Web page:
"The requirement that an insured notify its liability carrier of a potential claim `as soon as practicable' operates as a condition precedent to coverage." White v City of New York, 81 NY2d 955, 957 (1993) . This notice must be given to the carrier "within a reasonable period of time." Great Canal Realty Corp. v Seneca Insurance Company, Inc., 5 NY3d 742, 743 (2005). Absent a valid excuse for the insured's failure to meet this condition precedent "vitiates the contract." Id.; see also Travelers Insurance Company v Volmar Construction Co., Inc., 300 AD2d 40, 42 (1st Dept 2002). The insured bears the burden of proving a reasonable excuse for its failure to provide prompt notice. White v City of New York, 81 NY2d 955, supra.
New York adheres to the "no prejudice rule" in the context of late notices of claim. See Argo Corporation v Greater New York Mutual Insurance Company, 4 NY3d 332, 339 (2005). This rule answers the question of "whether a primary insurer can disclaim coverage based solely upon a late notice of lawsuit or must show prejudice." Id. at 336. The Court of Appeals finds that late notice of suit can be a basis for a disclaimer, and that the insurer need not show that it was prejudiced by the untimeliness of the notice. Id. The rational for this rule is that:
[a] liability insurer, which has a duty to indemnify and often also to defend, requires timely notice of lawsuit in order to be able to take an active, early role in the litigation process and in any settlement discussions and to set adequate reserves. Late notice of lawsuit in the liability insurance context is so likely to be prejudicial to these concerns as to justify the application of the no-prejudice rule.
Id. at 340.
In the present action, 1700 failed to provide any notification of the occurrence of suit in a timely manner, having provided GNY with the summons and complaint eight months after its service. "Even relatively short periods of time, if not justified by the insured, have been found to be unreasonable as a matter of law." Those Certain Underwriters at Lloyds v Gray, ___AD3d___, 2007 WL 3380450 *3 (1st Dept 2007) (less than two months). Since 1700 offers no excuse for its tardiness, its eight-month delay in providing notice of the underlying action is unreasonable as a matter of law.
While 1700 argues that recent Court of Appeals cases have weakened or negated the no-prejudice rule, this is not the case. To the contrary, the Court of Appeals has required insurers to prove prejudice only in the context of supplementary underinsured motorist (SUM) cases, where an insurer receives timely notice of an accident or occurrence (a notice of claim), but untimely notice of the SUM action. See Rekemeyer v State Farm Mutual Automobile Insurance Company, 4 NY3d 468 (2005); Matter of Brandon (Nationwide Mutual Insurance Company), 91 NY2d 491 (2002). In these cases, the Court reasoned that the service of a timely notice of claim serves the purpose of allowing the insurer to commence a prompt investigation; the later notice of suit is not necessary to do so. These cases do nothing to support 1700's position.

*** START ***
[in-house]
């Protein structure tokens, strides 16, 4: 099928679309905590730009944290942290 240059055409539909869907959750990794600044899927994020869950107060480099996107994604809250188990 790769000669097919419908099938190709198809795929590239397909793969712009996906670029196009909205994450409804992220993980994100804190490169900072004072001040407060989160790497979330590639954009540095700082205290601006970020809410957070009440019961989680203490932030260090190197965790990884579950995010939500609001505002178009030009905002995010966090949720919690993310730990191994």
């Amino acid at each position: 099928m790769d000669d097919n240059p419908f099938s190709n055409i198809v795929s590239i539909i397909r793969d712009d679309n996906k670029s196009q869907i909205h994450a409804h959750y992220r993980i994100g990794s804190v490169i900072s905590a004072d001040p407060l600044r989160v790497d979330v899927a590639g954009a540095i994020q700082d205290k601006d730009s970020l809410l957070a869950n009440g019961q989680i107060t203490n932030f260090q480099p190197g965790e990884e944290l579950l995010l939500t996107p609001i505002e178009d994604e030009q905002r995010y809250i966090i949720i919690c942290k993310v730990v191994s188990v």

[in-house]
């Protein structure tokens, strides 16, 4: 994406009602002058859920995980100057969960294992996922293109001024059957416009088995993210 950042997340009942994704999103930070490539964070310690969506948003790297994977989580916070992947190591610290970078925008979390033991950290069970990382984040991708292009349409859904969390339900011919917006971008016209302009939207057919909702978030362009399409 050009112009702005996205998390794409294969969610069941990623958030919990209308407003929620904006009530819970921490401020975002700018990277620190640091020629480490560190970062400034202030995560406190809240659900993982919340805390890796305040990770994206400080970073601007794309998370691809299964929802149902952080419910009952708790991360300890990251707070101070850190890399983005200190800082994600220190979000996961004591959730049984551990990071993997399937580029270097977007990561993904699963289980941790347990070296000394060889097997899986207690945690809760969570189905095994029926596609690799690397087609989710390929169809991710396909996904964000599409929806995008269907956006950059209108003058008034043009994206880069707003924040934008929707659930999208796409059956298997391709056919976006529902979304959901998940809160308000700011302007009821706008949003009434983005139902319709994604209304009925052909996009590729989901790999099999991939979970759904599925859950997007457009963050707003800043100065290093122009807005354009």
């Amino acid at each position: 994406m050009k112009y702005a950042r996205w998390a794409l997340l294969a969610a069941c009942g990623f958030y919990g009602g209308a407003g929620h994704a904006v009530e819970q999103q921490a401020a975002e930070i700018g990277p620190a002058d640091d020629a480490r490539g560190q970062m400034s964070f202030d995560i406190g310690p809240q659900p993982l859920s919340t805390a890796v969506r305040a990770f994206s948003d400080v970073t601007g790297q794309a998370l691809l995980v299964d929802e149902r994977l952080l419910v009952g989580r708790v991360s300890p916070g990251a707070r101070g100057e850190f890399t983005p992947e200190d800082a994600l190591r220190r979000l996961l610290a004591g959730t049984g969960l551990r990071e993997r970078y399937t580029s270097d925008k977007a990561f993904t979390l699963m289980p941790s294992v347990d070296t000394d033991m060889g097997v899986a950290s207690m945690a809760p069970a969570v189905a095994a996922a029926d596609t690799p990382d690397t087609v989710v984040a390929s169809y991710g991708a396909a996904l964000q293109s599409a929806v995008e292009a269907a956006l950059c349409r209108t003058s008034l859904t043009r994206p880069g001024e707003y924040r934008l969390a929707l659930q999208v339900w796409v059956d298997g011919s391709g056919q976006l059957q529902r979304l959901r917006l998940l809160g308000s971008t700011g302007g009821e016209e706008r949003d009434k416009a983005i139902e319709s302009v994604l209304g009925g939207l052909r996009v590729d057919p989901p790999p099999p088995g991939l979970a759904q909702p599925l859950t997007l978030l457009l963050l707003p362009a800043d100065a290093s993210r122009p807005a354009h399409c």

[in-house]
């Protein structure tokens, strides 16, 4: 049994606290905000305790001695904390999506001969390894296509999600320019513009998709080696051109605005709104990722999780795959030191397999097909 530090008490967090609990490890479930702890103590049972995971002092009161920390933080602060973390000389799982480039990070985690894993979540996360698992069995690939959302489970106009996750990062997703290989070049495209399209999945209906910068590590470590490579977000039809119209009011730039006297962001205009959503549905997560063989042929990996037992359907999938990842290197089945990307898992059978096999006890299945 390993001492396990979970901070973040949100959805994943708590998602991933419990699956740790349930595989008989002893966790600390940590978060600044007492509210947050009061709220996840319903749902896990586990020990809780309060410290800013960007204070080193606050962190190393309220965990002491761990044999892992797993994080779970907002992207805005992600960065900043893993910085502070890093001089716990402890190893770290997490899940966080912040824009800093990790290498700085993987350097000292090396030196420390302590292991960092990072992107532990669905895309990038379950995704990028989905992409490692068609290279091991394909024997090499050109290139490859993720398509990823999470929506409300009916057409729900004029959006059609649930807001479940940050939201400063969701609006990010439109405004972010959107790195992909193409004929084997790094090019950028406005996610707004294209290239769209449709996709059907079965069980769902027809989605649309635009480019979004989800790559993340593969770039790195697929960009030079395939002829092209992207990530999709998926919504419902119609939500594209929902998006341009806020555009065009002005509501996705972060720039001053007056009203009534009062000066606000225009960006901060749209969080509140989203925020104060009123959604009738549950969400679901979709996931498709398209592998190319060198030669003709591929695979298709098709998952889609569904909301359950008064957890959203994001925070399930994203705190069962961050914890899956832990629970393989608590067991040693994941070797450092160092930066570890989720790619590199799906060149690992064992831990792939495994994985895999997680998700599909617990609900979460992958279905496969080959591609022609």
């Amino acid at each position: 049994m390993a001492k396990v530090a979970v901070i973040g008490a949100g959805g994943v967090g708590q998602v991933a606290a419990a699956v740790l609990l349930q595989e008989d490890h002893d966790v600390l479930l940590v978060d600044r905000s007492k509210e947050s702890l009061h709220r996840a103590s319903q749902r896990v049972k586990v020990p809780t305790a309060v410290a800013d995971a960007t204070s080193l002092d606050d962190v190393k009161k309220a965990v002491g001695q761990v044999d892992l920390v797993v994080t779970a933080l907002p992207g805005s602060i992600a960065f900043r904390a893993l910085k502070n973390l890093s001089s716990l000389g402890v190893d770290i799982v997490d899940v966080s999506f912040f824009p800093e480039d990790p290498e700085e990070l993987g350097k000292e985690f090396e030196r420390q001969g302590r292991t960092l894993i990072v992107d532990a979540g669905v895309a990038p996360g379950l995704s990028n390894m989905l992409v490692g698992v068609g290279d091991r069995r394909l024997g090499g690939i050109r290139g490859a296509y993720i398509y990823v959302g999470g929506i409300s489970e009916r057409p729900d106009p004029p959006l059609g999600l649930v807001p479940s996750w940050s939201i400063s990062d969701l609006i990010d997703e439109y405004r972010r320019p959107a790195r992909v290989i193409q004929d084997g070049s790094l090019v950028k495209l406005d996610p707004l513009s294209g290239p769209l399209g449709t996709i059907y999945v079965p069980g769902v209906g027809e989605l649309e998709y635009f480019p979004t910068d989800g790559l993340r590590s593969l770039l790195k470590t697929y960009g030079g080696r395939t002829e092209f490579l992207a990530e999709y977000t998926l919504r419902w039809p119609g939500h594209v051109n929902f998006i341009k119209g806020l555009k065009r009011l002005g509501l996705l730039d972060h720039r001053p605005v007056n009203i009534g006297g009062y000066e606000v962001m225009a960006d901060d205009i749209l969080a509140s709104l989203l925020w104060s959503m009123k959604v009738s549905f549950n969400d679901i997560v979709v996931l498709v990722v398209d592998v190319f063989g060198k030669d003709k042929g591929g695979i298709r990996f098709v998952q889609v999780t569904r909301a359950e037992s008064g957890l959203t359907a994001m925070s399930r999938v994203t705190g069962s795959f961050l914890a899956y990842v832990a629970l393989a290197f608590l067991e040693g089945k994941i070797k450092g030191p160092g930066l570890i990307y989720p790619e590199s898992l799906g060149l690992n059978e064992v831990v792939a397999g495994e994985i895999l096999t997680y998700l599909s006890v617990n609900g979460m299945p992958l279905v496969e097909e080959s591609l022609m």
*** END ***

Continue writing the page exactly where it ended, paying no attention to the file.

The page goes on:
1700, lacking a reasonable excuse for failing to tender the summons and complaint to GNY in a timely fashion, argues that Au Cafe's service on GNY of a timely notice suffices to make its own tender valid. The general rule is that additional insureds under a policy have "an independent obligation to give timely written notice of the claim against them" and it is irrelevant whether the insurer acquires actual knowledge of the occurrence from the named insured. American Manufacturers Mutual Insurance Company v CMA Enterprises, Ltd., 246 AD2d 373, 373 (1st Dept 1998).
This rule, however, does not always apply when one insured, but not the other, gives notice of suit in a timely fashion. If the parties are "united in interest," notice of the suit by one party may suffice as notice by the other. See City of New York v Certain Underwriters at Lloyd's of London, 294 AD2d 391 (2nd Dept 2002)/ New York Telephone Company v Travelers Casualty and Surety of America, 280 AD2d 268 (1st Dept 2001). "Where two or more insureds are defendants in the same action, notice of the lawsuit provided by one insured will be deemed notice on behalf of both insureds only where the two parties are united in interest or where there is no adversity between them." City of New York v Certain Underwriters at Lloyds, 294 AD2d at 391; see also National Union Fire Insurance Company of Pittsburgh, Pa. v Insurance Company of North America, 188 AD2d 259 (1st Dept 1992) (insureds united in interest where one insured party was sued as employee of other insured party); cf. Delco Steel Fabricators, Inc. v American Home Assurance Company, 40 AD2d 647 (1st Dept 1972), aff'd 31 NY2d 1014 (1973)) (parties not united in interest, and second tender untimely, when parties have taken an adverse position to each other).